by David Long | August 23, 2014 8:49 pm
There’ll be no commercial pot farming in the unincorporated parts of Montezuma County, at least in the immediate future, the county commissioners decided unanimously on June 30.
Nor will any budding entrepreneurs be selling marijuana at the retail level outside two of the county’s municipalities – Cortez and Mancos – where medical-marijuana clinics are already established and the elected boards are currently considering whether to allow outlets for recreational users as well.
Although the extension of the county’s existing ban on such operations was no surprise, it still drew angry comments from some of the audience who had spoken in favor of them during the public hearing that preceded the vote.
“You’re insinuating that people who smoke pot are lazy and worthless,” snapped Lewis resident Ed Sheets, who had outlined detailed plans for a grow operation during a previous conversation with the commissioners.
“You’d made up your minds before this [hearing] ever started.”
Sheets, who had indicated he was willing to invest a million dollars in a large-scale farm adhering to all state regulations, was responding to comments made by Commissioner Larry Don Suckla explaining his opposition.
“I’m sure people are happy when they’re smoking pot,” Suckla had observed, “[but] this country wasn’t made by people being happy all the time.” He explained his father had raised him to believe it is often necessary to delay gratification and work hard at unpleasant tasks to attain long-term happiness.
Commissioner Keenan Ertel pointed out that the majority of county residents had voted against legalizing the use and sales of recreational marijuana when it was approved statewide by a ballot initiative in 2012, so he was, therefore, only representing the will of his constituency.
And, Ertel noted, he also has a “social disagreement” and “personal discomfort” with the sanctioned use of marijuana for other than medicinal reasons.
“I have no problem with that if a doctor thinks it’s [beneficial], but I do with recreational pot,” Ertel said, adding that some people who had attended the recent Bluegrass Festival in Telluride had described the widespread open use of marijuana at the event as “the most disgusting thing they’d seen in their lives.”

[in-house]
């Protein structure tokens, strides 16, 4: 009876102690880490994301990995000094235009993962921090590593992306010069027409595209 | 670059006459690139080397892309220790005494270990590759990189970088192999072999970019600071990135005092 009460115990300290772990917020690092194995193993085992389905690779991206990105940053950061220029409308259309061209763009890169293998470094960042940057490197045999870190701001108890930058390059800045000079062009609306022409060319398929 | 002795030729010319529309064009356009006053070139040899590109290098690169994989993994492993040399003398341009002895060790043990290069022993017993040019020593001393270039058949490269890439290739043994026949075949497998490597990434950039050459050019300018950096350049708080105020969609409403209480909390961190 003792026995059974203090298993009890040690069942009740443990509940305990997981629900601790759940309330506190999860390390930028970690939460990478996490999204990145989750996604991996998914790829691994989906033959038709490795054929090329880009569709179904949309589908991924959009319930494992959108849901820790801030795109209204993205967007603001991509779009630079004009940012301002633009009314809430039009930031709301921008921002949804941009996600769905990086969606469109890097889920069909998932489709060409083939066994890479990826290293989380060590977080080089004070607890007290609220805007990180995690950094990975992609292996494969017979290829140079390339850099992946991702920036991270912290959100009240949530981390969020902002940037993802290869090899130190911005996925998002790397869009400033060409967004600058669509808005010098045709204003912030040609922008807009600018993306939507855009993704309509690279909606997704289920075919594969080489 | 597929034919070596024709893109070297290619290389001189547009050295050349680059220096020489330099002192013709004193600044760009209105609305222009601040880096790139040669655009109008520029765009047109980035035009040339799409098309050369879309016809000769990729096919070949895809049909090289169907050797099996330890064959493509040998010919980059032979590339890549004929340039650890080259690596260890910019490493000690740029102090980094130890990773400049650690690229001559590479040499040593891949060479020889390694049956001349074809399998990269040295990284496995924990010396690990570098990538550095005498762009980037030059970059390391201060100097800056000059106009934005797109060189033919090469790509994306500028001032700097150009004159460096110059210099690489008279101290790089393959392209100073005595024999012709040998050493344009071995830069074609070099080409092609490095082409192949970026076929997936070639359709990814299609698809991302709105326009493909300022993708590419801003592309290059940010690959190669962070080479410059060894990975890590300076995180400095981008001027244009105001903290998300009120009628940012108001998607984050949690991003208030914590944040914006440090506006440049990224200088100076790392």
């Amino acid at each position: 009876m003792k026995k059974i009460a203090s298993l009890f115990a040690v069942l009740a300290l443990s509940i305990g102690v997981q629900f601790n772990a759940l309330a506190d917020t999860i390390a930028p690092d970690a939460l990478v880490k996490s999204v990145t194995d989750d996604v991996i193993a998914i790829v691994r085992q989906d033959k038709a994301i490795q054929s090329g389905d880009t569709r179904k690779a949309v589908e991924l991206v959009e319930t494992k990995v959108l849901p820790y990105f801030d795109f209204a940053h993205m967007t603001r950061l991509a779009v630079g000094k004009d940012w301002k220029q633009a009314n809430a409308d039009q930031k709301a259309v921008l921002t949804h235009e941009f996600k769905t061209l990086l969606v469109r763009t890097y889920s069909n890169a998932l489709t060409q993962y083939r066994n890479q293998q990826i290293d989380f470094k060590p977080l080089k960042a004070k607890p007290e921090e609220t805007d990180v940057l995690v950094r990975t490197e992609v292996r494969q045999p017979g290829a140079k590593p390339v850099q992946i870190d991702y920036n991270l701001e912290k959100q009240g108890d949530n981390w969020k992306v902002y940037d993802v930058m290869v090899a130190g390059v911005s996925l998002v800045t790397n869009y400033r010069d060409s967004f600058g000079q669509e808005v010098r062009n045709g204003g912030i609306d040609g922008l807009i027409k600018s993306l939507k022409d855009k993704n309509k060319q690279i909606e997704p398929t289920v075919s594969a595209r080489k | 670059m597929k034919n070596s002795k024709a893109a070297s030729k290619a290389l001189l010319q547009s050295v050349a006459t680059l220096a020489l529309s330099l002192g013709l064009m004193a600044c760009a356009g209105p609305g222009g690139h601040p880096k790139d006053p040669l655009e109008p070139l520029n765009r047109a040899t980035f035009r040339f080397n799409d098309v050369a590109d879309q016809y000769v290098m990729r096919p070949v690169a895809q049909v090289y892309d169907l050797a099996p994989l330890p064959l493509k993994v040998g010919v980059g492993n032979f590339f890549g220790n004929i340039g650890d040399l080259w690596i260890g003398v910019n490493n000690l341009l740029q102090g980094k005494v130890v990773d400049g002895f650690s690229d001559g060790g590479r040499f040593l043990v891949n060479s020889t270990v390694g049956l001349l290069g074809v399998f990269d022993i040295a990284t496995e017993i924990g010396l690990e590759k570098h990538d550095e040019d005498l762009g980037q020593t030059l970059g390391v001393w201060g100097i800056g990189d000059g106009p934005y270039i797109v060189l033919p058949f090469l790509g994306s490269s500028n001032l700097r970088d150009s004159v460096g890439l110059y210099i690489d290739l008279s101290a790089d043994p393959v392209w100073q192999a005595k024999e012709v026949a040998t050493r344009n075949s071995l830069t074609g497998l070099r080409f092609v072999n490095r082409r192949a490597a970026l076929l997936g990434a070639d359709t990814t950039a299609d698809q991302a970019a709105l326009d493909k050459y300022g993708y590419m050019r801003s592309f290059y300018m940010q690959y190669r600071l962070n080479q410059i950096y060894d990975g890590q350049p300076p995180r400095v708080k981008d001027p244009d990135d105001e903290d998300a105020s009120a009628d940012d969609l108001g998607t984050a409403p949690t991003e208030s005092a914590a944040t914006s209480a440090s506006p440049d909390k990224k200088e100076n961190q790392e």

“I can’t be a party to this,” he said before the vote.
Suckla reminded the audience that Sheriff Dennis Spruell had said during the hearing that his office would need a full-time deputy at the cost of at least $80,000 annually to make sure state law is being followed, since Colorado has only two inspectors to cover the entire Western Slope.
“It would take growing a lot of marijuana [to pay] for that,” Suckla said, adding that he was in favor of growing industrial hemp as an agricultural crop.
Sheets said earlier in the hearing that even though 100 tons of legal pot were produced in Colorado last year, it will take 1,000 more grow sites to keep up with legitimate retail demand in the state as the industry grows.
“I’d like to be one of those farms,” he said. “I’m trying to make some money for myself and the county.”
Suckla had also commented that because Montezuma is one of only two counties in the state with no sales tax, it would not benefit financially from any retail pot shops even if they were permitted.
John Baxter, the commission’s attorney, explained that the county could still benefit financially from growing operations, since counties that permit marijuana farms are eligible for a portion of the 15-percent excise tax the state collects on those sales.
The commissioners’ decision also had supporters in the audience, including a resident of County Road G who said hundreds of pot plants are being grown in her subdivision by “commuters” from Durango, generating an odor so strong that her daughter, who has a medical condition that requires regular exercise, is unable to stay outdoors. “You go outside and that’s all you smell,” she said.
Spruell said this situation is the focus of an “ongoing investigation.”
Another woman who supported the ban said her chief concern was that the patients she works with who use medical marijuana aren’t viewed as “criminals.”
A woman who had previously supplied the commissioners with information about projected tax revenues from recreational pot asked them if they had done their “homework,” adding it would be “a lot of money to say ‘no’ to.” She said during recent visits to Ouray and Telluride she had not observed any people “dancing naked in the streets smoking – it was very subdued.”
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